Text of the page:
2009: Year Of Swine Flu
POSTED: Monday, December 21, 2009 - 1:16pm
UPDATED: Wednesday, February 17, 2010 - 3:25pm
A look back at the swine flu outbreak...
Swine flu or H1N1 took the country by storm last spring, and quickly rose to a global threat.
It was a pandemic health experts had planned for but still didn't see coming.
"We don't know yet how widely it's spreading and we certainly don't know the extent of the problem," said Dr. Anne Schuchat of the Centers for Disease Control and Prevention.
Swine flu started in Mexico and by late April had spread throughout the world.
Quickly followed by outbreaks in schools.
Shocked by the number of children dying from the virus some schools closed in an effort to prevent its spread.
We heard from our nation's leaders. Some messages were clear.
"This is obviously a cause for concern and requires a heightened state of alert," said President Obama.
Others confusing and quickly disputed.
"I wouldn't go anywhere in confined places now," said Vice President Joe Biden.
Another message, wash your hands, was drilled into our heads over and over.
And hand sanitizers flew off store shelves.
"I would say people should use it several times a day, three or four times a day," said internist Dr. Paul Sehdev.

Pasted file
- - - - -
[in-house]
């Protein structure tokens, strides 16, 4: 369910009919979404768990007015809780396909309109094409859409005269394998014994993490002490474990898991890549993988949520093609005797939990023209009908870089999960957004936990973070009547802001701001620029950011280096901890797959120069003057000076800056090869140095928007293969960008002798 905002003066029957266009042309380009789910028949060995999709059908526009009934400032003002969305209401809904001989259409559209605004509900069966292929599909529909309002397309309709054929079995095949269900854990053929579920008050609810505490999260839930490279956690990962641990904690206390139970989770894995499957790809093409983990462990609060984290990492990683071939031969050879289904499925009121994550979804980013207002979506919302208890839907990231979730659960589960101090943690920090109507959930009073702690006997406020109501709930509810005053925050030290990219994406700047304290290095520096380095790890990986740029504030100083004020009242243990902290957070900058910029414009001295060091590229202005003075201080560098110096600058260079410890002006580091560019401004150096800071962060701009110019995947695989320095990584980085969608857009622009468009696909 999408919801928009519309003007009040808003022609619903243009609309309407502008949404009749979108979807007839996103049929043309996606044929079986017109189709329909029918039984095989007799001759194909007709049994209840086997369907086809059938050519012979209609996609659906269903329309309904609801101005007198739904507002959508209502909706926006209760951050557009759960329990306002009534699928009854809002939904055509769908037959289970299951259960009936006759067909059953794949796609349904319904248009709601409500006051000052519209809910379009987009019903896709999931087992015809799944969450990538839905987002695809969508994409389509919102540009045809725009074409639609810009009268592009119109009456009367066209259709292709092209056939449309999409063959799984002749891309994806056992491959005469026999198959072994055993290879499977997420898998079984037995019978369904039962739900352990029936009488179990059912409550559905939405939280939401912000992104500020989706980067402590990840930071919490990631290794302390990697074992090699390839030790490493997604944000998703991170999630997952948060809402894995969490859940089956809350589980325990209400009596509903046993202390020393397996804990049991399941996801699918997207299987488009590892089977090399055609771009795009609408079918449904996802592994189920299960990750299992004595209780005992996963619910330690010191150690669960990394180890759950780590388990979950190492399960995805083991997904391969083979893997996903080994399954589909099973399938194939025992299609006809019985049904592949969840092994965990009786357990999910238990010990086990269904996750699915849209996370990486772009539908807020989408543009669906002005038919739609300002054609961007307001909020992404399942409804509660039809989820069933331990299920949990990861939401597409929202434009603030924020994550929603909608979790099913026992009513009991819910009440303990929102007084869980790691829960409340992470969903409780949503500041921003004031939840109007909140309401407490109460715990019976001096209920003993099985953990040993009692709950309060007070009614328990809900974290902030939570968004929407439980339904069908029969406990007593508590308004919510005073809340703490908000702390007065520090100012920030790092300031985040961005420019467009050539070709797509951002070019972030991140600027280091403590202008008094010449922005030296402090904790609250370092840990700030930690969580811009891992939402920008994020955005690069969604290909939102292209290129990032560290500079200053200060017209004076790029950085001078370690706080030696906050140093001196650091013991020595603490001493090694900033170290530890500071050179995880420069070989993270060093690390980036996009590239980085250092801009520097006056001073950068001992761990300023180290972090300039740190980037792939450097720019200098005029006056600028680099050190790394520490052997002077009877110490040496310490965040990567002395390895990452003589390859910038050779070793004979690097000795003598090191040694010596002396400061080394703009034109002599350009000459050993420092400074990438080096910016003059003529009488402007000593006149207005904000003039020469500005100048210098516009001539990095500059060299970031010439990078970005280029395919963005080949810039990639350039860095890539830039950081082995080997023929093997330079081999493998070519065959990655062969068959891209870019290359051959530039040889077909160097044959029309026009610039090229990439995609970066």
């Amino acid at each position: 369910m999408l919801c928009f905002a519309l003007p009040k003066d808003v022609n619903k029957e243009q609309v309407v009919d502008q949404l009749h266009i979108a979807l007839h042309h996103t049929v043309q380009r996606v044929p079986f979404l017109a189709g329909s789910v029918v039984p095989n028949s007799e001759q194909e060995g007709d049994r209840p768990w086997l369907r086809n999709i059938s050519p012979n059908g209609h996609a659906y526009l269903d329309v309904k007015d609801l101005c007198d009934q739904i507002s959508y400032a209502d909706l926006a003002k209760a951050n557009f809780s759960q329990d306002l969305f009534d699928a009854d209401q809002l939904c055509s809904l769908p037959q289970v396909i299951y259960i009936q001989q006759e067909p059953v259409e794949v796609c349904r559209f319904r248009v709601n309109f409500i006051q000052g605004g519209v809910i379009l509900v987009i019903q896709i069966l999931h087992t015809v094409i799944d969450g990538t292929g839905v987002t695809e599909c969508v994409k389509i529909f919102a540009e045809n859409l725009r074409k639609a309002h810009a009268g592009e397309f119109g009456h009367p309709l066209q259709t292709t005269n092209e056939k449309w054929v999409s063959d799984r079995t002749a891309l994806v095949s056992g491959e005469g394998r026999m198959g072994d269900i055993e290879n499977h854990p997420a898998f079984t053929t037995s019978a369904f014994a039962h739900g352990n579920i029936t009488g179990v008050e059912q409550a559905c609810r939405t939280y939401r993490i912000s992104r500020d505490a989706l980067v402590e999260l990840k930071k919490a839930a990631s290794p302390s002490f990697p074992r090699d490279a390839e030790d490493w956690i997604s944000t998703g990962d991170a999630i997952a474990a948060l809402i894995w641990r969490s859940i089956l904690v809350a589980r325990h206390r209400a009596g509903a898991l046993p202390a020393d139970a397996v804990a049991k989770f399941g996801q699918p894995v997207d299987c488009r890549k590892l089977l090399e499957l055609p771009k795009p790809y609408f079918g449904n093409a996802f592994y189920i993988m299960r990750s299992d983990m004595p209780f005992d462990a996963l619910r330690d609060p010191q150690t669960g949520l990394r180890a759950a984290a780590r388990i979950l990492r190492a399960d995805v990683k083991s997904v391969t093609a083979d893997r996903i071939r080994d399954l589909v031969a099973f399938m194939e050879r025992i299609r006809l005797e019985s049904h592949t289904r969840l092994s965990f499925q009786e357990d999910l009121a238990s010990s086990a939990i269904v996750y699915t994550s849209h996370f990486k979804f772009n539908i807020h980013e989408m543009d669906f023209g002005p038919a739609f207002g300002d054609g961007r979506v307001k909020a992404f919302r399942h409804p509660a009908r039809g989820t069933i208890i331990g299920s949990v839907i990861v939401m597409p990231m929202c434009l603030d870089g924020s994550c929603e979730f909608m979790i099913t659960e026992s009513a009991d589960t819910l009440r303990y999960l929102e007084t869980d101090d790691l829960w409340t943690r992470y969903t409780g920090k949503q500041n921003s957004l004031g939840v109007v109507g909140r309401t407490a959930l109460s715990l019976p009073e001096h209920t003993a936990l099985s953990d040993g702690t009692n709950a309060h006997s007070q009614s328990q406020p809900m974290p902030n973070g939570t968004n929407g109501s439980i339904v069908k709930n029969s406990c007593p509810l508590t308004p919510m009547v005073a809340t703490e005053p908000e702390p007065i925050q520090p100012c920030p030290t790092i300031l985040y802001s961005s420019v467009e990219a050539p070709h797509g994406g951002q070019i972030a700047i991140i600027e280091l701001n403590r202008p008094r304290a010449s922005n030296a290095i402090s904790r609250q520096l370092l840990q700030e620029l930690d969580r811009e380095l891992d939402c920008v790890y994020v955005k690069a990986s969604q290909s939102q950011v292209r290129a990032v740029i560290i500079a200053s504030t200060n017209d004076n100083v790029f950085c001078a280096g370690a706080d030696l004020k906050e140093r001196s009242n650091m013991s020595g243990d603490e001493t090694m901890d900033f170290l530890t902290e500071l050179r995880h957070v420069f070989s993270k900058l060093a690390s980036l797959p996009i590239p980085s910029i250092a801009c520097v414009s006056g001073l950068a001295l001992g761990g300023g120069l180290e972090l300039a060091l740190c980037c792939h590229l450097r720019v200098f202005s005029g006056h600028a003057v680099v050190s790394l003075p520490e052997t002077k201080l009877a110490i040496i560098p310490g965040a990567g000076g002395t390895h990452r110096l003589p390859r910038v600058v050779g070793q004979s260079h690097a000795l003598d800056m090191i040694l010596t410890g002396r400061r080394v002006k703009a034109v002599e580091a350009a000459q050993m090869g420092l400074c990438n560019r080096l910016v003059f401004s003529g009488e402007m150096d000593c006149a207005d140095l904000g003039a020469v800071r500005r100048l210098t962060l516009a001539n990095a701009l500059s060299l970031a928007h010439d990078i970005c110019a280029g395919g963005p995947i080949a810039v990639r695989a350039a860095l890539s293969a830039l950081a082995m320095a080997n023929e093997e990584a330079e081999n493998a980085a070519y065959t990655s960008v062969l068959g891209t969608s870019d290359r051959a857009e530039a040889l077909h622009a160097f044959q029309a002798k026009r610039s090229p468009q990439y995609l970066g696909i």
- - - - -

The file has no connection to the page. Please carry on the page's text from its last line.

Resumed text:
It soon became clear the virus was transmitting quickly from human-to-human, leading officials at the world health organization to declare a pandemic.
Cases dropped over the summer and manufacturers made progress on an H1N1 vaccine.
"We still feel we're on track to have a vaccine ready by mid-October," said Health and Human Services Secretary Kathleen Sebelius.
But as soon as school started again swine flu cases jumped.
Widespread outbreaks caused hospital overcrowding and isolation.
And still more deaths.
By the beginning of October cases reached record levels just as the first doses of vaccine arrived.
First in line were high-risk groups.
Vaccine was scarce, forcing many to wait in long lines.
Doctors' offices were inundated with calls, especially after new CDC estimates found over 4,000 had died from the virus.
"Everybody's asking me 'where's the flu shot? When are you gonna get it?' to be honest, we almost make up dates. We just don't know," said Dr. Ira Breite.
Despite the high demand, many questioned the safety of the vaccine, putting the CDC on the defensive.
"We have cut no corners. This flu vaccine is made as flu vaccine is made each year," said Dr. Thomas Frieden, director of the Centers for Disease Control and Prevention.
And to face heat from Congress.
By November cases started going down, more vaccine was made available and just in time for Santa.
Cases continued to decrease well into December yet experts warned we're not out of the woods yet.
The latest estimates from the CDC show 10,000 people have died from swine flu this year.
Experts stress it's important to keep up your hand-washing over the holidays when families gather they share not only the love, but also their germs.